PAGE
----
State v. Mitchell

Annotate this Case

319 So. 2d 357 (1975)

STATE of Louisiana v. Herman MITCHELL, Jr.

No. 56064.

Supreme Court of Louisiana.

September 5, 1975.

Rehearing Denied September 30, 1975.

Karl W. Cabanaugh, Denham Springs, for defendant-appellant.

William J. Guste, Jr., Atty. Gen., Barbara Rutledge, Asst. Atty. Gen., Leonard E. Yokum, Dist. Atty., William M. Quin, Asst. Dist. Atty., for plaintiff-appellee.

SANDERS, Chief Justice.

Defendant, who was charged by Bill of Information with armed robbery, was tried by jury, found guilty as charged, and sentenced to serve ninety-nine years imprisonment without benefit of parole, probation, or suspension of sentence. During the course of his trial, defendant reserved ten Bills of Exceptions. On appeal, defendant relies upon Bills of Exceptions Nos. 1, 9, *358 and 10 for the reversal of his conviction. Defendant also relies upon an alleged error patent on the face of the record.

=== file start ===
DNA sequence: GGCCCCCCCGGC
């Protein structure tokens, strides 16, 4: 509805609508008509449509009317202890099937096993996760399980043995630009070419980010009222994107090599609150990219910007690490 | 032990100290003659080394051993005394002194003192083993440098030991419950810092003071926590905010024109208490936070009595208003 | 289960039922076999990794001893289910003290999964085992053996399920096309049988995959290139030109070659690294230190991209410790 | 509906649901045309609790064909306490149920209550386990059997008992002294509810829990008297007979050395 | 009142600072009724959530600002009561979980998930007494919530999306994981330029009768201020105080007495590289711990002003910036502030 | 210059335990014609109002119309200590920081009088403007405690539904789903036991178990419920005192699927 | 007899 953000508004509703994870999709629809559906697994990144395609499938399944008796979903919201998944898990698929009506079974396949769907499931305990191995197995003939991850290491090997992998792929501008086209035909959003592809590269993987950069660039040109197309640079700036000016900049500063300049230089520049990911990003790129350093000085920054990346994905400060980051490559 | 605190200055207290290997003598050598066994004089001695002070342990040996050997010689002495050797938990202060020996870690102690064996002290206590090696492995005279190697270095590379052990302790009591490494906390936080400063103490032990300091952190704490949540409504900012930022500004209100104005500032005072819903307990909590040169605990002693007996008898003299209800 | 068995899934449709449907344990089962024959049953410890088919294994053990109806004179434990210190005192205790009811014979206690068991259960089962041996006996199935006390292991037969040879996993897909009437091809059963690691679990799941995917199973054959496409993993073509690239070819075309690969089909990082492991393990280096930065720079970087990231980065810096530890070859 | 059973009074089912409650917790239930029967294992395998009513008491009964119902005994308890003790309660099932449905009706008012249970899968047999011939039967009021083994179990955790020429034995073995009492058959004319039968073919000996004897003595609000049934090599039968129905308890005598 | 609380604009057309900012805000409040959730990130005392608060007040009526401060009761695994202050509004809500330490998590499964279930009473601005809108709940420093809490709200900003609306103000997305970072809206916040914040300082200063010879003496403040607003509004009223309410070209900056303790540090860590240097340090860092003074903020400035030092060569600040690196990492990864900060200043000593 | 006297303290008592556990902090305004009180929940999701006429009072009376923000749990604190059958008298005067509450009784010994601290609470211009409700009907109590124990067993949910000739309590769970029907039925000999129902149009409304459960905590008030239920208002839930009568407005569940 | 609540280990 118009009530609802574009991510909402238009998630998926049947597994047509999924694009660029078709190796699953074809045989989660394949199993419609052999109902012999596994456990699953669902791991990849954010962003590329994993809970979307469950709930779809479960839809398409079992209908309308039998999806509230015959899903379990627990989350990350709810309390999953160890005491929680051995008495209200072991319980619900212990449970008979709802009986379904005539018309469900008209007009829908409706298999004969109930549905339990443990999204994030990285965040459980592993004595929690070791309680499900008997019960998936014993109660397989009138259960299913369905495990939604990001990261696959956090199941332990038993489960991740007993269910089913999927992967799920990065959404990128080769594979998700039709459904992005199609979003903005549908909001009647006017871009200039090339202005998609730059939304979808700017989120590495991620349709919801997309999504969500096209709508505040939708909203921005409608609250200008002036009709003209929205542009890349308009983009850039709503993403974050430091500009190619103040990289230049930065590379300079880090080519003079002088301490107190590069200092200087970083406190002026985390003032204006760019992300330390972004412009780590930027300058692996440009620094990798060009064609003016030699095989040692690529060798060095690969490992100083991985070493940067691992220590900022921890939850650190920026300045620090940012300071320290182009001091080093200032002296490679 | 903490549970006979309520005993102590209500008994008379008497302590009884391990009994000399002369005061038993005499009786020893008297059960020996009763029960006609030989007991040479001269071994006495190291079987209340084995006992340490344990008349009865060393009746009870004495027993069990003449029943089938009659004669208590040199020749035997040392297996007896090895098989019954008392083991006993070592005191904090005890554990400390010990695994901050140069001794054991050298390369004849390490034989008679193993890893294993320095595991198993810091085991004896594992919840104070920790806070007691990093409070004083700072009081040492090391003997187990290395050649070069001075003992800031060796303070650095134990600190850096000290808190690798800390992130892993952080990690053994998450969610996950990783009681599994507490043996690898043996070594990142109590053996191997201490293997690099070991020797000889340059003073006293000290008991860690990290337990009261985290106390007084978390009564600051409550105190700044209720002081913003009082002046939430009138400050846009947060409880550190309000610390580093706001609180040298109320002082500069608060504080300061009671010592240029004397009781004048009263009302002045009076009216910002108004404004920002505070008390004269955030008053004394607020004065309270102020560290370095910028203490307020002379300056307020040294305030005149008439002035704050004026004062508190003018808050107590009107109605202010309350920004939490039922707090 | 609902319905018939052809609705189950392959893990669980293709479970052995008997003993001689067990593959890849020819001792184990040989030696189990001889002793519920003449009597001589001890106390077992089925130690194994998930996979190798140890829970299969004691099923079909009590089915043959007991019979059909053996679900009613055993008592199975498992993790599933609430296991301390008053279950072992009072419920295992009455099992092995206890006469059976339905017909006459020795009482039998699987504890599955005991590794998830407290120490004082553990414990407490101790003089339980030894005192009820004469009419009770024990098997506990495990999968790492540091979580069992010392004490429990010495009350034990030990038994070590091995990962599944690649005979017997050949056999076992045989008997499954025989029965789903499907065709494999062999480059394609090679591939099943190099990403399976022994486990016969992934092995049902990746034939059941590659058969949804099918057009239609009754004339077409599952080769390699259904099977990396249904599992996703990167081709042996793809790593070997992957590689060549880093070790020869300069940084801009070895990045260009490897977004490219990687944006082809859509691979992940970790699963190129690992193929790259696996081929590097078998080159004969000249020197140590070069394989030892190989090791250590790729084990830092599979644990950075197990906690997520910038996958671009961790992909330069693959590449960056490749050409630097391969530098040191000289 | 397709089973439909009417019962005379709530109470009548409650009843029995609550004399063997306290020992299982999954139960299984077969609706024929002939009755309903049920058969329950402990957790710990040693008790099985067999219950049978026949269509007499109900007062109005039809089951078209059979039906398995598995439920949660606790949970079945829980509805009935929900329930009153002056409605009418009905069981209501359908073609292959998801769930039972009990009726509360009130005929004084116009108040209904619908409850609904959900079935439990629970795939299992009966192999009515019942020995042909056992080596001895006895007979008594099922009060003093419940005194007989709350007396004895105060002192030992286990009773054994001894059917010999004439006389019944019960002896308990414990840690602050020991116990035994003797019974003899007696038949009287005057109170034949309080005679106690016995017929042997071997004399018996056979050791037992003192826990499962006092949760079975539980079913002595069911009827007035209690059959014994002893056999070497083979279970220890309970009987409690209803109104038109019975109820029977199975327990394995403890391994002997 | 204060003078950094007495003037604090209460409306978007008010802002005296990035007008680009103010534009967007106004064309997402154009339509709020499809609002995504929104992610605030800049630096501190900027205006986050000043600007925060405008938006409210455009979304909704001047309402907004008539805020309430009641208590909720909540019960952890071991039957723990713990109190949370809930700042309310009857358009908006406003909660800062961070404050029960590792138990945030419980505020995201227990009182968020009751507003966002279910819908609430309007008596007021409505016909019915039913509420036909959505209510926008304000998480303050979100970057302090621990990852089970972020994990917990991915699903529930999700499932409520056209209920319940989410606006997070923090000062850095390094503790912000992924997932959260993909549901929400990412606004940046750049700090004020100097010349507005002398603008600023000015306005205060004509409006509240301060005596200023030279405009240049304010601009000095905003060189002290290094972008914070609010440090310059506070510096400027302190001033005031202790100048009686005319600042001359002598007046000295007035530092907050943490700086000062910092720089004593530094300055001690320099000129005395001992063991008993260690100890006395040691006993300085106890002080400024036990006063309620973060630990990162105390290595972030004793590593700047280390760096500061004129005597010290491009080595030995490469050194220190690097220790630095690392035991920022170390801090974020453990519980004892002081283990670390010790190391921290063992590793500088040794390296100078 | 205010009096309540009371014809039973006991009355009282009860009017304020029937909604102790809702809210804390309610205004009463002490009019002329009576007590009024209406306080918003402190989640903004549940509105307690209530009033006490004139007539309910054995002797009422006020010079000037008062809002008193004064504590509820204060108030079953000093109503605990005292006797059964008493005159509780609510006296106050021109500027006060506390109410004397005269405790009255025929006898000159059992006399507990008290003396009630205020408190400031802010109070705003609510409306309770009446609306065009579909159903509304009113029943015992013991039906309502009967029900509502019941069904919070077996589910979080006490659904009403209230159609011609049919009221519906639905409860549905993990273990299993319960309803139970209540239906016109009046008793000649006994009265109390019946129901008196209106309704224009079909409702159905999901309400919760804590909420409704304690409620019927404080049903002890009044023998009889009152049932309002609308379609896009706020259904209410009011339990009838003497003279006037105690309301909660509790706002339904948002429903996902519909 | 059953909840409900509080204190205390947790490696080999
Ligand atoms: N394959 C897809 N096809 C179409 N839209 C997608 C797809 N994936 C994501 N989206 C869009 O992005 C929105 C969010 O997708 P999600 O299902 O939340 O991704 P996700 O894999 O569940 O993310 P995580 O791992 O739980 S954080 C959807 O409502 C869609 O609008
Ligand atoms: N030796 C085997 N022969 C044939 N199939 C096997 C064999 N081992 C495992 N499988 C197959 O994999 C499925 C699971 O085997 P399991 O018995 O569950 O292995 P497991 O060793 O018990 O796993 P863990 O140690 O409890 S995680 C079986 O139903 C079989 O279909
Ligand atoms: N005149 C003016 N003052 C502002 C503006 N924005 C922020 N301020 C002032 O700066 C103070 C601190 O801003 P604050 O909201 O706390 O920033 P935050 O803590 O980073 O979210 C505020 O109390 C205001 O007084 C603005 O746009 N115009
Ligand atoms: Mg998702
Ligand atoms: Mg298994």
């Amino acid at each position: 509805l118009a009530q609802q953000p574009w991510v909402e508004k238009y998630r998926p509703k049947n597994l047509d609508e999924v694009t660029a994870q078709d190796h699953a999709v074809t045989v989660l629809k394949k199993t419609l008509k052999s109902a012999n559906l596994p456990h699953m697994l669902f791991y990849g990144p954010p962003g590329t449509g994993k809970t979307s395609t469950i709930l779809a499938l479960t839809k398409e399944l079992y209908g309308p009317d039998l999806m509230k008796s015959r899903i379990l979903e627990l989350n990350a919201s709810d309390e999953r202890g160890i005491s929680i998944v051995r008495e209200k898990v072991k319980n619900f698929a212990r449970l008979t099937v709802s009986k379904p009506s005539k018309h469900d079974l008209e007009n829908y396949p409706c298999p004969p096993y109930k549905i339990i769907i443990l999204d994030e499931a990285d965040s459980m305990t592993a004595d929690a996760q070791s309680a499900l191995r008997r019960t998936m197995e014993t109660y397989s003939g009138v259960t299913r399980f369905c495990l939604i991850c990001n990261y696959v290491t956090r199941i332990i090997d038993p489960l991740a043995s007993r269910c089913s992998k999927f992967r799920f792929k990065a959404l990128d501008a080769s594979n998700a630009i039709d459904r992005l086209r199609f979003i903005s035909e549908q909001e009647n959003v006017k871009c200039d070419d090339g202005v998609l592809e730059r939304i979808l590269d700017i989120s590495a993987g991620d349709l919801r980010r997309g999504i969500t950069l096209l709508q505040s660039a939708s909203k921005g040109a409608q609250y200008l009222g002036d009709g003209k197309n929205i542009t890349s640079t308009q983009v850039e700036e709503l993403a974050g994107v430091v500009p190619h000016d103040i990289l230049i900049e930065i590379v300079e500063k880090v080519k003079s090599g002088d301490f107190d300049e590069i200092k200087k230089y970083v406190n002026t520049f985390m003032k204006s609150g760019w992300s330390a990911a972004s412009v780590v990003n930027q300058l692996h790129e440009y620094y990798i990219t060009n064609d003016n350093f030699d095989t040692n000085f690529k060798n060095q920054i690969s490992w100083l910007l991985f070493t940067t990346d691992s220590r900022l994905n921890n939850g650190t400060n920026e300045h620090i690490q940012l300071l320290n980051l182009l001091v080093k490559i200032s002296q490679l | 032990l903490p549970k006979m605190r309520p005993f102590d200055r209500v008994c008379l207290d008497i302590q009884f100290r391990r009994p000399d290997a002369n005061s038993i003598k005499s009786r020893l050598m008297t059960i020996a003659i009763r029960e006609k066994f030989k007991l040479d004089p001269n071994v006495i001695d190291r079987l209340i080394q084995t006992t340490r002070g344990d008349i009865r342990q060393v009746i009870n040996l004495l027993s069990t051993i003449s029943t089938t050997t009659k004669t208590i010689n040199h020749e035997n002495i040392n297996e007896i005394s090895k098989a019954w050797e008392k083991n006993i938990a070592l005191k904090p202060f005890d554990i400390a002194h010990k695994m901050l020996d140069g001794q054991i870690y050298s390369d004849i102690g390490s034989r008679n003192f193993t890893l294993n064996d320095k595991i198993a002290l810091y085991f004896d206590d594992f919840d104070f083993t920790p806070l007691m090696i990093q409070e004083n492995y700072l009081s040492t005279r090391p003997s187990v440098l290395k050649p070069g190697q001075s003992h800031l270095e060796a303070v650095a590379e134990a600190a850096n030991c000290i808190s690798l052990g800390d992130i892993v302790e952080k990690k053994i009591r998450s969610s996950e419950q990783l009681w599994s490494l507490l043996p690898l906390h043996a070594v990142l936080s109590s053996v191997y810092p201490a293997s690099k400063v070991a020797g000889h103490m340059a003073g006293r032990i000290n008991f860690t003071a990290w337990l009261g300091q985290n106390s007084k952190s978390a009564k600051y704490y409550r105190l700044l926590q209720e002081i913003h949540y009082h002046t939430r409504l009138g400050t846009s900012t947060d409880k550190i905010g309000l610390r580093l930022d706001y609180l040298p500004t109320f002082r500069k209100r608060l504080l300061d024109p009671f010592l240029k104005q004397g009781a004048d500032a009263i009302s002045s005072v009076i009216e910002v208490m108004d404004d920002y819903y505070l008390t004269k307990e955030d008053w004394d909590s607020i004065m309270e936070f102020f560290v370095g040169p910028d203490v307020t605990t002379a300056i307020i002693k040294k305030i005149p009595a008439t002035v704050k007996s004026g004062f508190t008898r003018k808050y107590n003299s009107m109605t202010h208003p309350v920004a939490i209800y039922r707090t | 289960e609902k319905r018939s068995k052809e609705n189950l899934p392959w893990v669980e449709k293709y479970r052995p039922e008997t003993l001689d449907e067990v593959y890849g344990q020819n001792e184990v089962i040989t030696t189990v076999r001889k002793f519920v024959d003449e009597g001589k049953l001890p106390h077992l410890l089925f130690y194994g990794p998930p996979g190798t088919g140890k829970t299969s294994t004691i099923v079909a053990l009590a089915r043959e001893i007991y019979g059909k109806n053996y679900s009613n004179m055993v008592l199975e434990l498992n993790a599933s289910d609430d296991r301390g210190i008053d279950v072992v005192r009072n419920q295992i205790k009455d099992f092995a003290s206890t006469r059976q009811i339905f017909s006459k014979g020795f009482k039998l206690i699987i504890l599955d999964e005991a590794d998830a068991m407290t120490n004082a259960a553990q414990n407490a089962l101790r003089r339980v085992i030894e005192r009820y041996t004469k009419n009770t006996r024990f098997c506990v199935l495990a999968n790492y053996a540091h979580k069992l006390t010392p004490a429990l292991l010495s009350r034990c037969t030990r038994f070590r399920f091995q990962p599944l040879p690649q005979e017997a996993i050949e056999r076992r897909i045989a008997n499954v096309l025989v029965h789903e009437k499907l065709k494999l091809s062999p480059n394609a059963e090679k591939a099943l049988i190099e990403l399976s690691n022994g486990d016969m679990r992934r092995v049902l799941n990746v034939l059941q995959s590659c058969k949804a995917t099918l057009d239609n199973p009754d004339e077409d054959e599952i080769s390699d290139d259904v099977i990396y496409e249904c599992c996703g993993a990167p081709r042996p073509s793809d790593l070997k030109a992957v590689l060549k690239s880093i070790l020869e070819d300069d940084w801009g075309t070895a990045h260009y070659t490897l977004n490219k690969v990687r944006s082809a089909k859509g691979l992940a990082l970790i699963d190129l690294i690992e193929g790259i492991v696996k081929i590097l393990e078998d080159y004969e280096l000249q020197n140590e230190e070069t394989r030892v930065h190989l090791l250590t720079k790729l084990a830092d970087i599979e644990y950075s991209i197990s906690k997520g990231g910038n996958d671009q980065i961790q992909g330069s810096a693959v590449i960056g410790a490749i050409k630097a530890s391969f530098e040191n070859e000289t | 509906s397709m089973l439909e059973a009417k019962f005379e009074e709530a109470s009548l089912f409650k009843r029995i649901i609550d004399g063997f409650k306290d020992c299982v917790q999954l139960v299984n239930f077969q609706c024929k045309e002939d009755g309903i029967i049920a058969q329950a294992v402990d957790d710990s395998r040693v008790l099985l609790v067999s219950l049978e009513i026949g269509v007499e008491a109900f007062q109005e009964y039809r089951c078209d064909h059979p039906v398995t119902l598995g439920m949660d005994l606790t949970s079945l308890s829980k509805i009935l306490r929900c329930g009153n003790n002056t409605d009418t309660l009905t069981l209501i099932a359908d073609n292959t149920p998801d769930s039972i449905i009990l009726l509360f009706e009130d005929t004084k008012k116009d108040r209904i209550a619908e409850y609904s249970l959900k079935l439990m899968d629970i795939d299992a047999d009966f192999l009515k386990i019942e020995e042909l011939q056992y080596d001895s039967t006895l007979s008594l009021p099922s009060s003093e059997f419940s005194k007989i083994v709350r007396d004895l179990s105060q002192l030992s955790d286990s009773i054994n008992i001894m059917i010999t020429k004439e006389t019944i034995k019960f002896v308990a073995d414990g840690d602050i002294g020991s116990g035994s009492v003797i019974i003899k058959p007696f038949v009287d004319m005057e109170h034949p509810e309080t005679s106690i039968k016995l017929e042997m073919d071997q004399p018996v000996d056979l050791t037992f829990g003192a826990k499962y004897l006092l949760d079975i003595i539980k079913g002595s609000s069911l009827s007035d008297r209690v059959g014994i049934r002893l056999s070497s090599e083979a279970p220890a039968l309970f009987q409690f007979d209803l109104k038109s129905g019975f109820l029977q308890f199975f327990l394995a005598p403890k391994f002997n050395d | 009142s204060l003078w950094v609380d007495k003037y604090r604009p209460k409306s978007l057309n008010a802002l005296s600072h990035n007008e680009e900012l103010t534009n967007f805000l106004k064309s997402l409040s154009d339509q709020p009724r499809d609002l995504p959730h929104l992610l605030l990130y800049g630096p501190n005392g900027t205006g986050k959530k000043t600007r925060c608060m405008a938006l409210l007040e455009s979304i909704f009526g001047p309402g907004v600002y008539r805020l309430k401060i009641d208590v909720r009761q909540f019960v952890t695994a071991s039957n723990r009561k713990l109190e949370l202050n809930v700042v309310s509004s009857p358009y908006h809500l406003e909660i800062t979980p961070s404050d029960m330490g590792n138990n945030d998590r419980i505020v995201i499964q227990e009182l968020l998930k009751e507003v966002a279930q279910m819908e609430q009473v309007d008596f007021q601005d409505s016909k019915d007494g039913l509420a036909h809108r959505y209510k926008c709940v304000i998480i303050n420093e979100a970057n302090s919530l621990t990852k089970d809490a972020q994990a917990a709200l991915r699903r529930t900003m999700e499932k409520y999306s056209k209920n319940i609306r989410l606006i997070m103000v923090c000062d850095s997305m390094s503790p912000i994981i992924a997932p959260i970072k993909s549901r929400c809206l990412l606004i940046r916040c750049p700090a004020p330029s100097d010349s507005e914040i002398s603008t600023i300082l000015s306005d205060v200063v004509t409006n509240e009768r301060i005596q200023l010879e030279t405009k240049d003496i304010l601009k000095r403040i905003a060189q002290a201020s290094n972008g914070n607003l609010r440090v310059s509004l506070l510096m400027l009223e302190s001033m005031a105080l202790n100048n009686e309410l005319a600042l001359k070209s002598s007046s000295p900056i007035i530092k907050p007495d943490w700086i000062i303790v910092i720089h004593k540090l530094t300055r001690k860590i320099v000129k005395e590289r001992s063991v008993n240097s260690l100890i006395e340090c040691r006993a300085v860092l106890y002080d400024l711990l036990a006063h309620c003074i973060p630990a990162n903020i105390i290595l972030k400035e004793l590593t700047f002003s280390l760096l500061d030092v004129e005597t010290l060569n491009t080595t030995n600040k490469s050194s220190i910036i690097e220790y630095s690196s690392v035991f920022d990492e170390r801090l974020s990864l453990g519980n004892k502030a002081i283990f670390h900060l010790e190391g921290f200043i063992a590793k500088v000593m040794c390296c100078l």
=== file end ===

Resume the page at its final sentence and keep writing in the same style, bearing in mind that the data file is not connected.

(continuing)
Prior to trial on the merits, defendant filed a motion to quash the Bill of Information. One of the four grounds relied upon in this motion was that, due to the systematic exclusion of persons between 18 and 21 years of age, the general jury venire was improperly drawn, selected, and constituted. In ruling on the motion, the trial judge stated:

"Pursuant to an act and the testimony of the Secretary of the Jury Commission, the motion to quash is granted and the general venire and petit jury venire is quashed."

Defendant argues that, in granting the motion, the court quashed the Bill of Information against him, and that, since no subsequent Bill of Information was filed, all proceedings after the sustaining of the motion to quash were invalid.

The following excerpt from the ruling on defendant's motion makes it quite clear that the court granted the motion to quash only to the extent of quashing the general and petit jury venires: